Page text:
- New Zealand
The origin of the breed
Classicat (jungala) is a relatively modern breed developed by crossing abyssinian, siamese and american shorthair felines in New Zealand. It’s first and some alternative names resemble the one of the Ocicat breed, the forefathers of the breed in question. Actually, classicat is a blotched tabby ocicat. It’s alternative name Jungala has hebrew roots, and is translated from high hindi as “jungle”. Just as it’s primary name, this one gives us a hint of the breed’s wild origin, do not be afraid however, as if this wildness is only expressed in their colour. First classicat kittens came to life in the very late XX century in a local cattery from CATZ Incorporated. NZCF became the first international association to acclaim the breed in 2001.
Classicats are mediocre both in size and type, their muscularity and fitness is well balanced by their overall elegance and flexibility. They, however, weigh a lot more than you would expect from a feline of their size, and are affected by sexual dimorphism.
Head: Modified wedge shape, with a visible, yet gentle curve between the forehead and nose bridge. Wide, almost rectangular muzzle is long in profile, with noticeable whisker pads. Strong chin, developed jaws.
Eyes: Large, almond shaped, wider set than normal. Any colour, except blue, is accepted, with vivid hues sought after.
Ears: Large and very high set, at an angle of up to 45’ to vertical.
Neck: Delicate and flexible.
Body: Long, lean, well developed bone and muscle structure, without the rough look.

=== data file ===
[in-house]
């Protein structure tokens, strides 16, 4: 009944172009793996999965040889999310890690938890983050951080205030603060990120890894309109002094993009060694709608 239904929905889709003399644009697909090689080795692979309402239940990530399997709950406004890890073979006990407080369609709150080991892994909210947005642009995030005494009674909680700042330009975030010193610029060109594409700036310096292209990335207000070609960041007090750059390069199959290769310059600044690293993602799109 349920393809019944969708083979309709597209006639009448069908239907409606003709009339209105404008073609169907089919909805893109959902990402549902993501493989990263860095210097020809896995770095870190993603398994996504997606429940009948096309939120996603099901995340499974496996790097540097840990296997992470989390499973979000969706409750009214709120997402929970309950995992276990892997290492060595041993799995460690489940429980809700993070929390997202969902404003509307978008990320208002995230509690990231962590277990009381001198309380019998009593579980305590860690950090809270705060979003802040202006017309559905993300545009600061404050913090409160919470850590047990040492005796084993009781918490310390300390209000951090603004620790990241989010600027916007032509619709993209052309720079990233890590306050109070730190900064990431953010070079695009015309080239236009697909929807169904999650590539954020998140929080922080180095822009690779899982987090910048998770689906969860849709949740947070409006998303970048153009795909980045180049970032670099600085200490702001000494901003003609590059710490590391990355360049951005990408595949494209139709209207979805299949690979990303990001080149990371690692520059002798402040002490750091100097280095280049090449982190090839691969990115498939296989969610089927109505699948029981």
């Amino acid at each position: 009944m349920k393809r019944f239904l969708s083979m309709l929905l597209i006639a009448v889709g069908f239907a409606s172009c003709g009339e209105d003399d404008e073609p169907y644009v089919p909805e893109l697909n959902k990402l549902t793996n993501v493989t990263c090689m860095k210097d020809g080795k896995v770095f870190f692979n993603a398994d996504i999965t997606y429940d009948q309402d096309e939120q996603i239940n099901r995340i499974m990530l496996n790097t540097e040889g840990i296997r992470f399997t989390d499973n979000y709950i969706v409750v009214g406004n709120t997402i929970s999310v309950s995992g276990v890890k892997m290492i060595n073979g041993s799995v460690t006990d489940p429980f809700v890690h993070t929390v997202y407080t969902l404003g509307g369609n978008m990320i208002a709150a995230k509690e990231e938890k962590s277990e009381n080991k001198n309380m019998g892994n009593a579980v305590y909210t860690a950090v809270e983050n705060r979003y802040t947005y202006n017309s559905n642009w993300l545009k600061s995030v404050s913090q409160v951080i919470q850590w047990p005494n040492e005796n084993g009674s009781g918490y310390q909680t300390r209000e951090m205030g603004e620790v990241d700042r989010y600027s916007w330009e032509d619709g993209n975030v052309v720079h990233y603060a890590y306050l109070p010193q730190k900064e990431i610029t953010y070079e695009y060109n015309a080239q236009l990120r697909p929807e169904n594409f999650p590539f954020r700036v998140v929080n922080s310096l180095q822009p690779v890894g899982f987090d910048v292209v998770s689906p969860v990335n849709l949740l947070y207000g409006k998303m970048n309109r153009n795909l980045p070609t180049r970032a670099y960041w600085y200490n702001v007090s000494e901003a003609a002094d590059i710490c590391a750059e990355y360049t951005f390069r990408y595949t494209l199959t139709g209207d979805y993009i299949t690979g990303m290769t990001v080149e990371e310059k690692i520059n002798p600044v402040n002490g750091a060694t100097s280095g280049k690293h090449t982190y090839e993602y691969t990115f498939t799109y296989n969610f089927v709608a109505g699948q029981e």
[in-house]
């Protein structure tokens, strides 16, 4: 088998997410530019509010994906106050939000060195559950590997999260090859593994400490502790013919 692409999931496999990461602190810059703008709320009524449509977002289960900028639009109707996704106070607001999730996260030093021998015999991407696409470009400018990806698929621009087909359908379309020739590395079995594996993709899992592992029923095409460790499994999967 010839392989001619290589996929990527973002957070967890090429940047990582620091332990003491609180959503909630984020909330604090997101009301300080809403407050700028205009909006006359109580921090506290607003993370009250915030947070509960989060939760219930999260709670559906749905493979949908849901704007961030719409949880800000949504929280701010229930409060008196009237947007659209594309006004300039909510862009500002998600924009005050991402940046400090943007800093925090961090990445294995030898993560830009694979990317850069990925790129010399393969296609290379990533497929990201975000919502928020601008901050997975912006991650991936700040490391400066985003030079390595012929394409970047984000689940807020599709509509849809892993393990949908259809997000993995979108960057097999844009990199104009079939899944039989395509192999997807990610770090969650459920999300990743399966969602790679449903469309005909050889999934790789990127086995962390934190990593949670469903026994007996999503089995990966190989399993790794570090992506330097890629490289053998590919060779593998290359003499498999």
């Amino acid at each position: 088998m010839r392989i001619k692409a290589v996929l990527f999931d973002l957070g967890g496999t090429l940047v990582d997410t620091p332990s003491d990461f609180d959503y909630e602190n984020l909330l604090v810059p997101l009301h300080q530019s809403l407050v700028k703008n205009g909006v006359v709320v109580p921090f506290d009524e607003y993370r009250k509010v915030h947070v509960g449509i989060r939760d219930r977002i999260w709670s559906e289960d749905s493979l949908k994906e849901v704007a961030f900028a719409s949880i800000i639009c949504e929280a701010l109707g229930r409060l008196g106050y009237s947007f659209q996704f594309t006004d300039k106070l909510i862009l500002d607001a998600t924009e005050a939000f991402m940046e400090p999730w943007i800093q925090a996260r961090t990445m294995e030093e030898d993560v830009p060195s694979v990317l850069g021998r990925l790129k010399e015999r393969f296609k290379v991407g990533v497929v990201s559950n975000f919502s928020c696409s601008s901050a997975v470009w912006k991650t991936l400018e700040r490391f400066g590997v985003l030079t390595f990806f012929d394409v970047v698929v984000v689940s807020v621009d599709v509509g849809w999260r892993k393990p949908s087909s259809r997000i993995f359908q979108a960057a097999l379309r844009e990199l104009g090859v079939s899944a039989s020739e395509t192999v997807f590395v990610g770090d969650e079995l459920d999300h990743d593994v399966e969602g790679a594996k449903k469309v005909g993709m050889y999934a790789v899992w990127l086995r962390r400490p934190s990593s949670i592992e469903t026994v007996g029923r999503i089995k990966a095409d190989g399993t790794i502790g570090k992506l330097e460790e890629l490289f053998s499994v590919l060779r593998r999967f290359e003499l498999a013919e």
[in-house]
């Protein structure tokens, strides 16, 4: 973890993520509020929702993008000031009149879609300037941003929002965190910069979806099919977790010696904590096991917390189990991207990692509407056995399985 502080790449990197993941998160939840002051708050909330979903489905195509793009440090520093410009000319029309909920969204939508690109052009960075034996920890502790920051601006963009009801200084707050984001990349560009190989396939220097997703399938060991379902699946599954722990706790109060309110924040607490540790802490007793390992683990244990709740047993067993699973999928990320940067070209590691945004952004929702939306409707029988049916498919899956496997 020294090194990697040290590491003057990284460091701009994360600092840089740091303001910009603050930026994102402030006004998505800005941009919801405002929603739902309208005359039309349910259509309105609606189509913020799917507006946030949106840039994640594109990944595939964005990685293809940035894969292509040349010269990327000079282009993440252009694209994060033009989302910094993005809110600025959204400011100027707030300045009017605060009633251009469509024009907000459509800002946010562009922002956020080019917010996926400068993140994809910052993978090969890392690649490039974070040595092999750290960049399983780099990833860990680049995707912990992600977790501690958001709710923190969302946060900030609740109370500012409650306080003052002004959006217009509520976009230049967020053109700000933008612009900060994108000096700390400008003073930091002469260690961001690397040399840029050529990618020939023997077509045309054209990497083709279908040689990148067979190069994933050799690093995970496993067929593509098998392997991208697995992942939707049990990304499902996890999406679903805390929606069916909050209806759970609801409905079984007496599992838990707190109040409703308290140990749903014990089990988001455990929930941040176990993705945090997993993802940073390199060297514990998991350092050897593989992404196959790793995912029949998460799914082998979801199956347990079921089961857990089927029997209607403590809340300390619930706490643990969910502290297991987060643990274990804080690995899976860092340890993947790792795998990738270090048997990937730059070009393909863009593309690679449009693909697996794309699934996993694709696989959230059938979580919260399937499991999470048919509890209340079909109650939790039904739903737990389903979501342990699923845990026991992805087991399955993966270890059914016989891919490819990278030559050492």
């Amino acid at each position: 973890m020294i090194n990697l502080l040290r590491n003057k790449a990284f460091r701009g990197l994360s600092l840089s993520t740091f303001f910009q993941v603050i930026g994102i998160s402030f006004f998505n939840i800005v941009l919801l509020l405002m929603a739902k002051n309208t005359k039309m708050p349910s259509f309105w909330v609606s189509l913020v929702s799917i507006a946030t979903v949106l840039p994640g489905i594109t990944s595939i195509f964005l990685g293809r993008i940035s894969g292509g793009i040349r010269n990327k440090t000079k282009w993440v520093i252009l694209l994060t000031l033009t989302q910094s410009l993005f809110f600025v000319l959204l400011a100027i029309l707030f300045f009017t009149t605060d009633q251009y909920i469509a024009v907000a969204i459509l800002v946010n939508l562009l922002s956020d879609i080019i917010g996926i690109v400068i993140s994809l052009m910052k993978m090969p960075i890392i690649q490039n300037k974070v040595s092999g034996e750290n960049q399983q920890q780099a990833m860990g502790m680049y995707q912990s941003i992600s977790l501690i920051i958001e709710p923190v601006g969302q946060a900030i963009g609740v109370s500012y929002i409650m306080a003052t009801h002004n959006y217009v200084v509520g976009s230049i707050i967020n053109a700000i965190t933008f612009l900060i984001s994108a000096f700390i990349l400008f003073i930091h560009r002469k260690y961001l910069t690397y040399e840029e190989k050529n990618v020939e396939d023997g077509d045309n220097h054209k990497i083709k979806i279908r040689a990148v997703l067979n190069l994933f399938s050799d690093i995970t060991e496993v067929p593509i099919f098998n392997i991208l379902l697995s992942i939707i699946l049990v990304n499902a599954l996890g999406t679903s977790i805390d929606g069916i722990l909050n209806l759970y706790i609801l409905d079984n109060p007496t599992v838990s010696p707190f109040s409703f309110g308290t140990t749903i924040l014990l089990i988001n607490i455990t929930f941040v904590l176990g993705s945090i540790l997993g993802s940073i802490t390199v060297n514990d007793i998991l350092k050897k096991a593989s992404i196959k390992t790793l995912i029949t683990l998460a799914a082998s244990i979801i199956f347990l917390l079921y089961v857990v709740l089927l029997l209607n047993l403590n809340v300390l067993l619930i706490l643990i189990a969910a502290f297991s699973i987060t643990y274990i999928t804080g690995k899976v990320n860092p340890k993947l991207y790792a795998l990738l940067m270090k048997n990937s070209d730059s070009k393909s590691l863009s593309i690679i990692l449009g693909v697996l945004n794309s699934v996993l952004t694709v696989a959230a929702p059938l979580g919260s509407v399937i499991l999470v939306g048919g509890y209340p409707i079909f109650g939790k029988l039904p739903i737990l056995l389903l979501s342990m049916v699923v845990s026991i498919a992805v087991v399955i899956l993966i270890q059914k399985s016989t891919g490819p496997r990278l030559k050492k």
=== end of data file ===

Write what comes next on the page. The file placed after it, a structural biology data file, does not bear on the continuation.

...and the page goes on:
Legs: Medium length, muscular and strong, yet proportional to the body.
Paws: Neat and oval, with five fingers on front legs and four on hind legs.
Tail: Medium in length, thick, tapering modestly to a dark marked tip.
Coat: Short, thick, shiny and satin-like to the touch, it is never fluffy. Length is sufficient for blotched pattern to appear over the “wild” paint.
Colours: The only accepted option is Blotched Tabby pattern, of which there is a number of acknowledged variations, with defined criteria of cource. All colours should be sharp and distinctive, the brightest spot is around the eyes and the tail ends in a darker tip. A defining feature is a dark and sharp “M” marking on the forehead.
Flaws: Rough or bulky appearance, blue eye colour, broken or deformed tail, incorrect number of fingers, white marks and spots anywhere but around eyes, nostrils, chin or neck front.
Disqualification on shows: Blurred or muddy marks. Note that the brighter is base colour - the brighter and less contrasting dark markings should be.
Universal disqualification: amputated claws, cryptorchidism, deafness.
Character traits and features
Classicats are jolly and energetic, and all that is supported by their inherent health. They think they are full-scale family members, and thus are oftenly talking to owners, guests and by any means they take parts in any activity around. They are sufficiently active and relentless to have and demonstrate their own view on everything, yet are very smart and easily trained. Sometimes, their wits may help them successfully manipulate the owner.
Maintenance and care
These cats are a breeze to have at home. Their thin and silky coat can be brushed with a silicone comb on a regular basis. Classicats are not the molty type and are capable of keeping themselves clean, and therefore need no extensive washing. However, they may encounter a problem of hairballs jamming their throat, naturally they would counter that by eating grass that forces hairballs to eject, but in a flat with no reliable weed sources this may become a problem. A healthy playtime and communication with the owner is also required to keep their mental balance where it belongs. Note that they take games seriously, and they are required to keep their excellent physical condition, agility and wits.
Balanced rations are required.
Selection and breeding
Breeds relative to or derived from Classicat
Alternative and obsolete breed names